cover image The Book of Longings

The Book of Longings

Sue Monk Kidd. Viking, $28 (426p) ISBN 978-0-525-42976-0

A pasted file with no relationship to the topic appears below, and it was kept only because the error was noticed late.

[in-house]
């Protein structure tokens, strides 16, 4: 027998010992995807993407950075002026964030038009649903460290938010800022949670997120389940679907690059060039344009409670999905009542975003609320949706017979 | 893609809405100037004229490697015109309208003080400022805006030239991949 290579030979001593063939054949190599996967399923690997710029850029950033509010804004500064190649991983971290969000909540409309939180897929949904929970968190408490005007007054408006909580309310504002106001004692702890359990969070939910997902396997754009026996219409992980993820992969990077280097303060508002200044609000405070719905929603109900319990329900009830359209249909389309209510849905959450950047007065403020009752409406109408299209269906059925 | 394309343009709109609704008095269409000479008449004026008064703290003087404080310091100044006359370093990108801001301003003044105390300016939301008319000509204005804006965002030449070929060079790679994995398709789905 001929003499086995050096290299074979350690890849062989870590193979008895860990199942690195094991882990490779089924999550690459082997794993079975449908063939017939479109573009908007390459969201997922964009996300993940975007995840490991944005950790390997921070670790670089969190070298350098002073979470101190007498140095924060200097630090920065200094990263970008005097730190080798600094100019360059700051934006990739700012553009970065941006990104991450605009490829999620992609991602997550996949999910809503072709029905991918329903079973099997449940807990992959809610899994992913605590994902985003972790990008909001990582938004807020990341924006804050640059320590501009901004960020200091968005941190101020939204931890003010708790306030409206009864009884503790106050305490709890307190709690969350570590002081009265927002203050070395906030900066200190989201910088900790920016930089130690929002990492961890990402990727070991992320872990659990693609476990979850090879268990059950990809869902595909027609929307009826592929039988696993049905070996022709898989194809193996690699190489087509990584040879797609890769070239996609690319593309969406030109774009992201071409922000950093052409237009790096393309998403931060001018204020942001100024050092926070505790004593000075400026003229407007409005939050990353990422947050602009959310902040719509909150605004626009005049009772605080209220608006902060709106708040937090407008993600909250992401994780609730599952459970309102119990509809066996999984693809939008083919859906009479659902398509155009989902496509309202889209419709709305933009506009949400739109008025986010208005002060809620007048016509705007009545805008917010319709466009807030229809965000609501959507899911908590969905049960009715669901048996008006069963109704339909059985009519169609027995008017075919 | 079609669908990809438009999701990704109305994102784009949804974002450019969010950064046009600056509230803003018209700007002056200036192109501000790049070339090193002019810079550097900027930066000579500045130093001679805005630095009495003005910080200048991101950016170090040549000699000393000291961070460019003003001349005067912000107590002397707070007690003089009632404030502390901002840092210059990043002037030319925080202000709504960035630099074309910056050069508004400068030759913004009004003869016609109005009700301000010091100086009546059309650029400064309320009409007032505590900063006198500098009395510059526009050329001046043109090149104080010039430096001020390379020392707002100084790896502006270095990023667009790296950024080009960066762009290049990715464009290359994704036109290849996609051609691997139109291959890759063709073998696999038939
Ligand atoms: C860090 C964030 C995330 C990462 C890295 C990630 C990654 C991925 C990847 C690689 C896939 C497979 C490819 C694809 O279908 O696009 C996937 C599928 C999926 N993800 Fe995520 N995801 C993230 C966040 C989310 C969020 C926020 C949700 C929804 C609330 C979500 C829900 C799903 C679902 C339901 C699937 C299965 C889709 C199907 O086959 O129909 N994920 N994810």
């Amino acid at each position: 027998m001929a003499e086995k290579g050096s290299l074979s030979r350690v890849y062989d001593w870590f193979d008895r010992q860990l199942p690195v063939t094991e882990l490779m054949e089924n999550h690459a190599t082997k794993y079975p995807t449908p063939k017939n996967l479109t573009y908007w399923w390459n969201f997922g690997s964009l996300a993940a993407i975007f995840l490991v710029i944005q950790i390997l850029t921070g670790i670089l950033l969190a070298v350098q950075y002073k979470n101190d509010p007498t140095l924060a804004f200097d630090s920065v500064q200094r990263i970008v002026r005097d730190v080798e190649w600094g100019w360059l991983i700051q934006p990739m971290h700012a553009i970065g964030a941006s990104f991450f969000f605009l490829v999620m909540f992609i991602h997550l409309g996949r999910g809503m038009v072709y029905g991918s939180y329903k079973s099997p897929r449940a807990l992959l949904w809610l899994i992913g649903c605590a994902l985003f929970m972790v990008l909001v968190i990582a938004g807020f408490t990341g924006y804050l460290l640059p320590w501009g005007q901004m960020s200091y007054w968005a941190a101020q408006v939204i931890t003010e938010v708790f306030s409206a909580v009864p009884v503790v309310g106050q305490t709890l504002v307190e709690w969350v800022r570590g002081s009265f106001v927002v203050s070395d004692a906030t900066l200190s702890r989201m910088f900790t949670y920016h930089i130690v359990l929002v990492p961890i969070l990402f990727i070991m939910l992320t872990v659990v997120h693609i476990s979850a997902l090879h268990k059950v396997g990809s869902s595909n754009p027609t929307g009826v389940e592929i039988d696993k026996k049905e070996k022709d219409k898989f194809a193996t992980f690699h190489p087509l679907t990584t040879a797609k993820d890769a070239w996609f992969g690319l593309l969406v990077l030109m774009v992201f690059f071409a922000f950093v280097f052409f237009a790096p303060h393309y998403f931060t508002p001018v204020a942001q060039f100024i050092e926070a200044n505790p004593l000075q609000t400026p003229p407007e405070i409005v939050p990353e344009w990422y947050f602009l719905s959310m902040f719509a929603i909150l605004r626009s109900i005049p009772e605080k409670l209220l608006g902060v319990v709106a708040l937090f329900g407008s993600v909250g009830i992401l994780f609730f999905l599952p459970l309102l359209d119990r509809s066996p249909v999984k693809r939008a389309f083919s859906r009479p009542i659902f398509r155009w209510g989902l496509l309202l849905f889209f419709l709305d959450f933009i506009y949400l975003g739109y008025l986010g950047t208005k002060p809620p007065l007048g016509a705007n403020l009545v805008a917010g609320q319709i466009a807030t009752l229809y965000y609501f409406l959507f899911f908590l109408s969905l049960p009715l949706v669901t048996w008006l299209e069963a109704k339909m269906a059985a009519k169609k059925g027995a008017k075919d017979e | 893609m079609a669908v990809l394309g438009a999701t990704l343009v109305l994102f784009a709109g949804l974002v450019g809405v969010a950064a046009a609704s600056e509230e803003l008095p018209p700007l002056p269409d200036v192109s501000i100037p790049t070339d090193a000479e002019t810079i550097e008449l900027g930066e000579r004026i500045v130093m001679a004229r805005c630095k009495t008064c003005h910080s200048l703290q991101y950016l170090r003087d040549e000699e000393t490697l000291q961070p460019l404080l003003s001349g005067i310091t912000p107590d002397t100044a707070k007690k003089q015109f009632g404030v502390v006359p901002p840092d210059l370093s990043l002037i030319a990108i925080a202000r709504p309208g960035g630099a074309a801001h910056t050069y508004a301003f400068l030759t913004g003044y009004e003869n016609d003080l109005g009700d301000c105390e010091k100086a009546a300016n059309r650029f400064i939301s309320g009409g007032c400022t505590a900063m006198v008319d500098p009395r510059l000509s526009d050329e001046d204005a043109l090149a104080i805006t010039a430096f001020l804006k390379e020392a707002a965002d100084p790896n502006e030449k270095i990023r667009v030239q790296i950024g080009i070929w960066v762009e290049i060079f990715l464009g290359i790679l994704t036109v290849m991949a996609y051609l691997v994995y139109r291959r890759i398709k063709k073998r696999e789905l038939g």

Reviewed by Norah Piehl The latest from Kidd (The Secret Life of Bees) proposes an audacious premise: Jesus of Nazareth was married, and his wife was a writer. In a richly imagined first-person narrative, Ana, the only daughter of Herod’s chief scribe, Matthias, tells of her origins as a writer and her life with Jesus. As a child in Sepphoris, Ana recounts, Matthias allowed her to pursue scholarly interests, and she was drawn toward documenting the stories of Biblical matriarchs (“Listening to the rabbis, one would’ve thought the only figures worth mentioning... were [men]. When I was finally able to read the Scriptures for myself, I discovered (behold!) there were women”). Once Ana turns 15, however, she is forced to hide away her parchments and scrolls and, despite her protests, her parents arrange for her betrothal to the much older Nathaniel ben Hananiah. Overcome with despair while meeting Nathaniel for the first time in a marketplace, she grows faint and falls. A young bearded man helps her up, causing her to feel an “odd smelting” in her thighs. After Nathaniel suddenly dies from an illness, Ana meets Jesus, the man from the marketplace, and the two bond over their status as outcasts—Ana as a “widow” and Jesus as a child of dubious parentage. In a particularly tender section filled with domestic details of their early marriage, Kidd imagines the young couple’s mutually supportive partnership even as Jesus’s call to ministry grows stronger. Kidd deemphasizes the New Testament’s telling of Jesus’s miraculous deeds and divinity, instead positioning his early faithfulness and ministry—not to mention events that will ultimately take his life—as essentially political in nature. Jesus’s grassroots gospel of radical acceptance and love is contrasted with the violent revolution espoused by Ana’s adopted brother, Judas, with the two resistance movements presented as competing alternatives to the repressive Roman power over Israel. Historic and biblical details are balanced by lively dialogue and debates between characters about matters of faith and action. Ana’s ambition and strong sense of justice make her a sympathetic character for modern readers, even if her rebellion against her parents may seem somewhat anachronistic for a woman of her time. Throughout the joys of her marriage and the trials of this long separation and its aftermath, Ana returns repeatedly to the hopeful words of her aunt and mentor, Yaltha: “Return to your longing. It will teach you everything.” In an afterword, Kidd offers insights into her research and makes the argument that Jesus’s marriage—despite later church assumptions and teachings—was not only possible but likely. In addition to providing a woman-centered version of New Testament events, Kidd’s novel is also a vibrant portrait of a woman striving to preserve and celebrate women’s stories—her own and countless others. (Apr.) Norah Piehl is the executive director of the Boston Book Festival.